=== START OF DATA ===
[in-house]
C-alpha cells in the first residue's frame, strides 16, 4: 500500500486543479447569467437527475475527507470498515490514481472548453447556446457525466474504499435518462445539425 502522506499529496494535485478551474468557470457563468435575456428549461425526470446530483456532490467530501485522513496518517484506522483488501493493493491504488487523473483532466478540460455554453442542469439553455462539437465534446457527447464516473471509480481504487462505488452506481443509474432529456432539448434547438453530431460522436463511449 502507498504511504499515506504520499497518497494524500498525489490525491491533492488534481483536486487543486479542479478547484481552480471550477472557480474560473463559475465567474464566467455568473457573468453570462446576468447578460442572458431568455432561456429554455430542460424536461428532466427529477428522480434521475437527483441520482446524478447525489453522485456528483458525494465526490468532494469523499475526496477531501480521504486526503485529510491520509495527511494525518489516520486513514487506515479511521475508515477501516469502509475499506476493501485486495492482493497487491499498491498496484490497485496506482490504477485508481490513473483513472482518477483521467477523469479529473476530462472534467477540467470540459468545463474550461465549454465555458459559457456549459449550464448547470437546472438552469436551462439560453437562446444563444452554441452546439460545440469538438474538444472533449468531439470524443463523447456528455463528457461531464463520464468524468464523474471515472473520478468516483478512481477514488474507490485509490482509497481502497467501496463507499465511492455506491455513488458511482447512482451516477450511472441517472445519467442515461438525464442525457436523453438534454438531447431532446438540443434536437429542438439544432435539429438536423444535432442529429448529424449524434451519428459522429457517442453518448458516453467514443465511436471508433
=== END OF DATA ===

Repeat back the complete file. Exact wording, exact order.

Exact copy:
[in-house]
C-alpha cells in the first residue's frame, strides 16, 4: 500500500486543479447569467437527475475527507470498515490514481472548453447556446457525466474504499435518462445539425 502522506499529496494535485478551474468557470457563468435575456428549461425526470446530483456532490467530501485522513496518517484506522483488501493493493491504488487523473483532466478540460455554453442542469439553455462539437465534446457527447464516473471509480481504487462505488452506481443509474432529456432539448434547438453530431460522436463511449 502507498504511504499515506504520499497518497494524500498525489490525491491533492488534481483536486487543486479542479478547484481552480471550477472557480474560473463559475465567474464566467455568473457573468453570462446576468447578460442572458431568455432561456429554455430542460424536461428532466427529477428522480434521475437527483441520482446524478447525489453522485456528483458525494465526490468532494469523499475526496477531501480521504486526503485529510491520509495527511494525518489516520486513514487506515479511521475508515477501516469502509475499506476493501485486495492482493497487491499498491498496484490497485496506482490504477485508481490513473483513472482518477483521467477523469479529473476530462472534467477540467470540459468545463474550461465549454465555458459559457456549459449550464448547470437546472438552469436551462439560453437562446444563444452554441452546439460545440469538438474538444472533449468531439470524443463523447456528455463528457461531464463520464468524468464523474471515472473520478468516483478512481477514488474507490485509490482509497481502497467501496463507499465511492455506491455513488458511482447512482451516477450511472441517472445519467442515461438525464442525457436523453438534454438531447431532446438540443434536437429542438439544432435539429438536423444535432442529429448529424449524434451519428459522429457517442453518448458516453467514443465511436471508433